Many Canadian boys dream of playing in the NHL. It’s a game (at least when you’re young), and the idea of getting paid millions of dollars to play a game with your friends and teammates – and maybe one day win a Stanley Cup – can be very appealing. But that dream can quickly turn into a nightmare if proper steps aren’t taken to secure financial independence once the short-lived career of a professional athlete comes to an end.
In reality, the life of most NHL hockey players is a grind. The average NHL career length is only three years and somebody always wants your job. Not everybody can be Jonathan Toews or Sidney Crosby, where winning and multi-million dollar contracts seem to come easily. These two are among the best players in the world, while the other third or fourth line players on their team(s) could easily be interchanged.
They’ll earn a decent living, compared to the average worker, and have their summers off (aside from the off-ice training they keep to during most of the off-season). But when you consider that the money they’ll earn after escrow*, taxes, agent fees, personal trainer fees, disability insurance, and taking into account that this money has to sustain them for the next 60 years of their life (assuming they play until age 30 and live until 90) – maybe a different career choice would have been better for them financially.
Much depends on where you play when it comes to how much tax an NHL player is going to pay. For instance, if you’re lucky enough to go to the rink most days in shorts and flip-flops while playing in Florida, you won’t pay State tax. However, if you play in Montreal, half of your pay will go towards income tax. So that $3 million-per-year contract will probably net you around $1.2 million after all the items listed above – and that’s before you’ve paid for rent/mortgage, food, car, or property taxes (or contributed to any retirement savings).
Given that most players like to pay back parents with gifts and support friends to some degree, it would be very easy for a young player to lose track of where all his money is going. If/when he gets married and has children, his lifestyle expenses will take another jump.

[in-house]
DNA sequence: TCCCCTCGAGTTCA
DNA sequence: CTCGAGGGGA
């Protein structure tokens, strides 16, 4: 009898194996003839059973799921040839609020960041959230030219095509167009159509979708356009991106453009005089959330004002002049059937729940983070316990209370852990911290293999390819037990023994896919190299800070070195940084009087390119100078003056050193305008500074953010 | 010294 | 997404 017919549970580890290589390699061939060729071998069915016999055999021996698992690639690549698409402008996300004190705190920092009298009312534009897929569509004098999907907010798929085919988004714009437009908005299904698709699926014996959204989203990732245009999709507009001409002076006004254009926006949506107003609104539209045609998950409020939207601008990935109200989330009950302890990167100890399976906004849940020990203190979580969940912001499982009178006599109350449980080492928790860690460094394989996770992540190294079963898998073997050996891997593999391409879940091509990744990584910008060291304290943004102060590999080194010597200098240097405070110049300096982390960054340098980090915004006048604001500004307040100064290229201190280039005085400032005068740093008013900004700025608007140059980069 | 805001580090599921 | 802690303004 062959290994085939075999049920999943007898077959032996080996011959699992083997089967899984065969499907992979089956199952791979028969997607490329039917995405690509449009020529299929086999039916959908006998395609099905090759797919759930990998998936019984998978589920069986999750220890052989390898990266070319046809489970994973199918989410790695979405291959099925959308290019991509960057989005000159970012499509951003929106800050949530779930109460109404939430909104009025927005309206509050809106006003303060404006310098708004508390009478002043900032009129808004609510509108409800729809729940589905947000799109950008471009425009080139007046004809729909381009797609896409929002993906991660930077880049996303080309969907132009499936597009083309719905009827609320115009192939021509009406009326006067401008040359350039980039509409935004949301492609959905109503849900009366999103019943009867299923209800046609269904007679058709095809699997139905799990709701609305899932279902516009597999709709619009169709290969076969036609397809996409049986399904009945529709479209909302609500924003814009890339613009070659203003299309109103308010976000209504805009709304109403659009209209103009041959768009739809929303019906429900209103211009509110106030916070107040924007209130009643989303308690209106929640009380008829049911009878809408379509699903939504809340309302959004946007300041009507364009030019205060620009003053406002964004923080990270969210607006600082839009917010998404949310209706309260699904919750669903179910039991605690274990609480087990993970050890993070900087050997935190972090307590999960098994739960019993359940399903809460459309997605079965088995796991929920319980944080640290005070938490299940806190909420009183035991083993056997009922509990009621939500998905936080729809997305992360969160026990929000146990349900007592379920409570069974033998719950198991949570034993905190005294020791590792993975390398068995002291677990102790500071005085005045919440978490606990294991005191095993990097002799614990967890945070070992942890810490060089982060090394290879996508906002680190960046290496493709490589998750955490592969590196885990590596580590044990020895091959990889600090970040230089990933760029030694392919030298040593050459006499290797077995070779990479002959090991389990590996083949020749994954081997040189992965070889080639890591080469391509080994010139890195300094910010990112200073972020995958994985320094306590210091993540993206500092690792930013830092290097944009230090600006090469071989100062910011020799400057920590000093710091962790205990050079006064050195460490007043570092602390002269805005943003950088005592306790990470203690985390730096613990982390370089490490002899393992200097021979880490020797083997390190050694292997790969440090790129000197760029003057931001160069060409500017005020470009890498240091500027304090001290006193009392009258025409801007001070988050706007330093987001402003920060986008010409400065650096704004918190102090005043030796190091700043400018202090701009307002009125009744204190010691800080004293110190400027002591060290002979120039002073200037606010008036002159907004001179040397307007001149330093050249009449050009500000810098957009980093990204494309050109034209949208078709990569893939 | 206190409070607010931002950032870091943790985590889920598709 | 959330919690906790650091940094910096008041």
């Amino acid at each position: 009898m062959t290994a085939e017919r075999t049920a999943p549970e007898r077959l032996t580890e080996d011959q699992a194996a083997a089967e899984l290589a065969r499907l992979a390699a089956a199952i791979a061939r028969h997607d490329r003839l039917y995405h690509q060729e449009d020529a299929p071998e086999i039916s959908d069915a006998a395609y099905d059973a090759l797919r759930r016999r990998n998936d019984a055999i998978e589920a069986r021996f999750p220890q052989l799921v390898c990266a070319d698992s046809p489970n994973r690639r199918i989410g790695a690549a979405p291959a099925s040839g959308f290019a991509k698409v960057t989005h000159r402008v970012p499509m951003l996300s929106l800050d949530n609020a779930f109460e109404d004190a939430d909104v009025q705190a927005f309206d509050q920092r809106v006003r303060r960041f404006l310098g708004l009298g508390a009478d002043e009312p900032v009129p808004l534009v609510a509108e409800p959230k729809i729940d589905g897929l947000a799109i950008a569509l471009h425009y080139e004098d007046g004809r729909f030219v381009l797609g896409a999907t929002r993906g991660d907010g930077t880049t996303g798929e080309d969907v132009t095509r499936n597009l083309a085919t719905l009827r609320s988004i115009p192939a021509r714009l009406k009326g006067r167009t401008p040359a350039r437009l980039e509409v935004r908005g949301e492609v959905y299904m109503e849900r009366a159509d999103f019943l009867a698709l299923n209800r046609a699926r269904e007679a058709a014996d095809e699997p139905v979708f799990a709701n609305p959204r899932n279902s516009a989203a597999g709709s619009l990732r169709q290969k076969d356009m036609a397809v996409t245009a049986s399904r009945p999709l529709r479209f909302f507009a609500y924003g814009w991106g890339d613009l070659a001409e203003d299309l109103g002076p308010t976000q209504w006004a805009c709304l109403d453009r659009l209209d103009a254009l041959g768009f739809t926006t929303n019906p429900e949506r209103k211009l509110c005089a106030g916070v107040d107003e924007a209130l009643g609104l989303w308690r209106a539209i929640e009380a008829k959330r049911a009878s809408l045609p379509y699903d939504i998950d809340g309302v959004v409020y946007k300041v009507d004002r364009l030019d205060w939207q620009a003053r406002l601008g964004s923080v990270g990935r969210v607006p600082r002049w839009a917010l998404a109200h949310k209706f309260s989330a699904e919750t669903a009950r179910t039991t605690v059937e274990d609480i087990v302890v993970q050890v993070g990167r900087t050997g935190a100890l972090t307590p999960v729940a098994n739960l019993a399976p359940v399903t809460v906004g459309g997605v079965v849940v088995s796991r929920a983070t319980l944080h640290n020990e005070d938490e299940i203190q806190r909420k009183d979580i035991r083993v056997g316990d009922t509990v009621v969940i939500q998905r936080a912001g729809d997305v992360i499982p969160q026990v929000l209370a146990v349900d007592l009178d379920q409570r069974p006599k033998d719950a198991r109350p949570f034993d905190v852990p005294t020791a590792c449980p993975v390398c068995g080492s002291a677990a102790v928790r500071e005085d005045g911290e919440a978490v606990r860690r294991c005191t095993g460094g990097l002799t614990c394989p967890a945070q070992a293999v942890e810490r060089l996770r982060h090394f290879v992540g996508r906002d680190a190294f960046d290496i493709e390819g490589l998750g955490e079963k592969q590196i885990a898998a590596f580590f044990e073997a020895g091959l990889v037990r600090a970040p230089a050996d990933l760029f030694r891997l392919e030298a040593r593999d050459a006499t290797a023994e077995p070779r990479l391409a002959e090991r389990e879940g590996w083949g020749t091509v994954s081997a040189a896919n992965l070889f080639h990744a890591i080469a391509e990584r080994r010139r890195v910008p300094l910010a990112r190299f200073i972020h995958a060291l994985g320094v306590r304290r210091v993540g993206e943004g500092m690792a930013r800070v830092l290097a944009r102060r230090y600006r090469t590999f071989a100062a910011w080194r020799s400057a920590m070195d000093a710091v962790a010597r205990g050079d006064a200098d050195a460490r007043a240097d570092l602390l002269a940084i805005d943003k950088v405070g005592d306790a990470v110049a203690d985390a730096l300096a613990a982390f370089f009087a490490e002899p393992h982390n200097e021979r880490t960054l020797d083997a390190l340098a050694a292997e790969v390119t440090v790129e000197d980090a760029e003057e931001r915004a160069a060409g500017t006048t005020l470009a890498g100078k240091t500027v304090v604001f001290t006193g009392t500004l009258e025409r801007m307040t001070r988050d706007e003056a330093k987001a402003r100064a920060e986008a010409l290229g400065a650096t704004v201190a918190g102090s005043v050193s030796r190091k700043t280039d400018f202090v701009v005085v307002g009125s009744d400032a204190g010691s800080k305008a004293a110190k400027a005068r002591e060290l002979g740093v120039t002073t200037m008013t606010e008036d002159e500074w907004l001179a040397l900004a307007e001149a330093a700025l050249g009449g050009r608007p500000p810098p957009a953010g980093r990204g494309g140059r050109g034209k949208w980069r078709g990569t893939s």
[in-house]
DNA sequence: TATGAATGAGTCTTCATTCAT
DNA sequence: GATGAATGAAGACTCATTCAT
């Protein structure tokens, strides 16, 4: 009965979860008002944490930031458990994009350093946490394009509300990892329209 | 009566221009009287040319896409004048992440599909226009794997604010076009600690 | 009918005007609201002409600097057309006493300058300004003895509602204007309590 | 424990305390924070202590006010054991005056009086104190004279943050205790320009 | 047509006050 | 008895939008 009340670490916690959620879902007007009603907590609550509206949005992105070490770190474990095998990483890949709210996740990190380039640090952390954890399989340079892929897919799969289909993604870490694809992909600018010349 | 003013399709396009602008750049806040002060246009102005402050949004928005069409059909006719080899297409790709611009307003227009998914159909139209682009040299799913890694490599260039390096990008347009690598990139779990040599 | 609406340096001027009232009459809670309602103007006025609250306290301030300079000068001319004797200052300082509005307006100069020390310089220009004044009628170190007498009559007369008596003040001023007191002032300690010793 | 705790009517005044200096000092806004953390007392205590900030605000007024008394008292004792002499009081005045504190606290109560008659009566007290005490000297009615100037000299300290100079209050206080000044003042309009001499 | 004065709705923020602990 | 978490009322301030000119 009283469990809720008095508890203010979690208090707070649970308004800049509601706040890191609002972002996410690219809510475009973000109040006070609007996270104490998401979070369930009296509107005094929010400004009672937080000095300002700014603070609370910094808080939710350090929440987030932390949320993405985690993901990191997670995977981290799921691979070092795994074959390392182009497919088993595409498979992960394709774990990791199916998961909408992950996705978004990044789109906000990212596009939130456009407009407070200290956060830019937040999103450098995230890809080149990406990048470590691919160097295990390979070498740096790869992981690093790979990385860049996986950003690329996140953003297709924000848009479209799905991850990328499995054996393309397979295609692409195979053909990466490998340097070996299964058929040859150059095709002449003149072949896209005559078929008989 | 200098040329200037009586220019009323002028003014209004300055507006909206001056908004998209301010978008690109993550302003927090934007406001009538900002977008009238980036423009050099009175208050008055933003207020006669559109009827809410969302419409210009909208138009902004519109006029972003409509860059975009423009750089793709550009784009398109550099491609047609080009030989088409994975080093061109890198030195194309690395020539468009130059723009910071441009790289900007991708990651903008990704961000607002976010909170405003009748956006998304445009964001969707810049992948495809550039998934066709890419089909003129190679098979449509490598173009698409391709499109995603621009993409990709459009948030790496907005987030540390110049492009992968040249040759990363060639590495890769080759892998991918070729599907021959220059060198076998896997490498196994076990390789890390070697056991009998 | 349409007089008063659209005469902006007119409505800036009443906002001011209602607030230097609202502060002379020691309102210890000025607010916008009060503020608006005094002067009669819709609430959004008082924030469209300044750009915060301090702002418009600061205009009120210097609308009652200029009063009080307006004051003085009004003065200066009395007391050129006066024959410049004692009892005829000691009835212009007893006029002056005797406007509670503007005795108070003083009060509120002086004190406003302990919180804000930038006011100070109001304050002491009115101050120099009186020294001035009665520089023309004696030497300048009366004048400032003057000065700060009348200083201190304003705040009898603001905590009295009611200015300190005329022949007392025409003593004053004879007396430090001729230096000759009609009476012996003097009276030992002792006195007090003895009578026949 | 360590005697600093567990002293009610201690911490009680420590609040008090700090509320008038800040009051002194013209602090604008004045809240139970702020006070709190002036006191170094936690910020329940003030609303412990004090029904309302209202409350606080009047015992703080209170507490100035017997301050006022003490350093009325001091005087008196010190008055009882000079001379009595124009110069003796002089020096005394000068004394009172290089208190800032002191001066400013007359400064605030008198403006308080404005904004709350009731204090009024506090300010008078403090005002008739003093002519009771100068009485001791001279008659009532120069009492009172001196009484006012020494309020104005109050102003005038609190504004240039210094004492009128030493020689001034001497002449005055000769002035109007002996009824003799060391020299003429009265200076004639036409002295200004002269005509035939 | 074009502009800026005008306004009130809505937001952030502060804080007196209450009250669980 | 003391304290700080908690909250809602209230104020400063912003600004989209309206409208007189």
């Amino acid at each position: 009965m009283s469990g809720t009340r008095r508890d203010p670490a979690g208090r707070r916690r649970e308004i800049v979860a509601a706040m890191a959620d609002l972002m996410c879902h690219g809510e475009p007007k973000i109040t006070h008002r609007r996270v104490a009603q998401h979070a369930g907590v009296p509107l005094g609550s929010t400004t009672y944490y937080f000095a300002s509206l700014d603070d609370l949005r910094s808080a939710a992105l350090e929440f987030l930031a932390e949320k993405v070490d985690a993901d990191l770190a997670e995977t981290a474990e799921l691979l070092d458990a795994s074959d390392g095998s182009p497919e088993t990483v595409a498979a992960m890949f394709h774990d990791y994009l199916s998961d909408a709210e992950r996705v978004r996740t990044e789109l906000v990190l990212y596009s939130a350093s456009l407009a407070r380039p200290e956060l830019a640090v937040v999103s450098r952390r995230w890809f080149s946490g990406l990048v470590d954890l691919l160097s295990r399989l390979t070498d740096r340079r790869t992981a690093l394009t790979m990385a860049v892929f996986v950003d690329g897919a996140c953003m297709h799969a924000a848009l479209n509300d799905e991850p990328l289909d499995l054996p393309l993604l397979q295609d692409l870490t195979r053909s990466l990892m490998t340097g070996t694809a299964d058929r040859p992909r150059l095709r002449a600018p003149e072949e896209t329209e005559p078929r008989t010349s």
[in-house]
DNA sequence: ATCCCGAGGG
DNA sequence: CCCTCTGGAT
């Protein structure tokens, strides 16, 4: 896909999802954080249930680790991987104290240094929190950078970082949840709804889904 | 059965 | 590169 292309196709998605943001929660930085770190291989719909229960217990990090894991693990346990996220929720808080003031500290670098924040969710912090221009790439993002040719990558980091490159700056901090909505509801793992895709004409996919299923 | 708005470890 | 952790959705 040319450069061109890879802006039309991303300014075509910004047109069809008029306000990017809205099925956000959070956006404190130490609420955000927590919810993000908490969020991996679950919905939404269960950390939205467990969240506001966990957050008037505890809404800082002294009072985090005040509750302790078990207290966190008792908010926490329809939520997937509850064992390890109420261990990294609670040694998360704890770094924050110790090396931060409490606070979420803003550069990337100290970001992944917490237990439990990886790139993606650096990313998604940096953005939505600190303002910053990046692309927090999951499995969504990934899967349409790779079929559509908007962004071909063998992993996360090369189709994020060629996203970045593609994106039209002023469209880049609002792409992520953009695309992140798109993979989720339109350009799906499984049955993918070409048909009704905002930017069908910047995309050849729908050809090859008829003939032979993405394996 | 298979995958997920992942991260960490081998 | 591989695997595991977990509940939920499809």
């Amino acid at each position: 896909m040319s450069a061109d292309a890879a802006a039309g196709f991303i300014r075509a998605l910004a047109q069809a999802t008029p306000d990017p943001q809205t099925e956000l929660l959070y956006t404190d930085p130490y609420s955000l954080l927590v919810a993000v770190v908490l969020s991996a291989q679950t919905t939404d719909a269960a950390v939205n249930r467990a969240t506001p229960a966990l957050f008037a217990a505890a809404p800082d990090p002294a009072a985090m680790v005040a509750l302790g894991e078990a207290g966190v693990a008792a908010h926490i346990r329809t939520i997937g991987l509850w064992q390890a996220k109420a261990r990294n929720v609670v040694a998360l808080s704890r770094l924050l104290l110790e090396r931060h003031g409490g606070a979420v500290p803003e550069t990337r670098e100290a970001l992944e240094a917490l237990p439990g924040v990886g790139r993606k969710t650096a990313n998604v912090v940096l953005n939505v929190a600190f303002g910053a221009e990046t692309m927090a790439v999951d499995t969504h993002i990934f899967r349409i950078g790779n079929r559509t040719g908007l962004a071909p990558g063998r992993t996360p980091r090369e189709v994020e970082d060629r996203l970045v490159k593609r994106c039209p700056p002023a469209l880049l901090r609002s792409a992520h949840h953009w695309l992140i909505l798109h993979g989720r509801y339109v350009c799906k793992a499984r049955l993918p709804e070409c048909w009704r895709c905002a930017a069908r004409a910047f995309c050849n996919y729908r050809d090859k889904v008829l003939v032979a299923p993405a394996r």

Consider that you have to be a fairly good player to earn $3 million per year (there are some players on an NHL team, usually three or four, earning the league minimum of $625,000 per season). After all the expenses listed above, you would be lucky to have $300,000 left over. Still a nice living, but a physically demanding one that needs to provide you with a nest egg to last until age 90.
What often happens after an NHL player’s career is over is “another job”. This could be either coaching or teaching in the game, or may be a position in another industry altogether. Most likely though, the income earned in their second career will be far less than what they were earning as a player because, in most cases, a high school education is all young players have time for.
So while NHL remuneration should be large enough for some players to build a decent living and retirement nest-egg, without good money management their funds can quickly dwindle. If professional athletes aren’t careful, they can forget the dream of golfing, raising a family and travelling for the next 60 years.
Working with a financial expert to put a financial game plan in place during those peak earning years is crucial for maximizing income and securing financial independence. You wouldn’t dream of playing hockey without a coach, so why would you even think of trying to manage your money without a financial coach?
*A portion of NHL salaries are withheld at source according to a formula based on (and in anticipation of) league revenue, which the player may or may not recover.
Terry Willis has almost 20 years’ experience in financial services, with particular expertise in working with professional athletes. He understands that the earnings potential of most athletes is often short-lived, and helps young athletes put financial plans in place from their earliest money-earning playing days. Terry provides these players with ongoing financial counsel right through their sports careers and into post-retirement careers.
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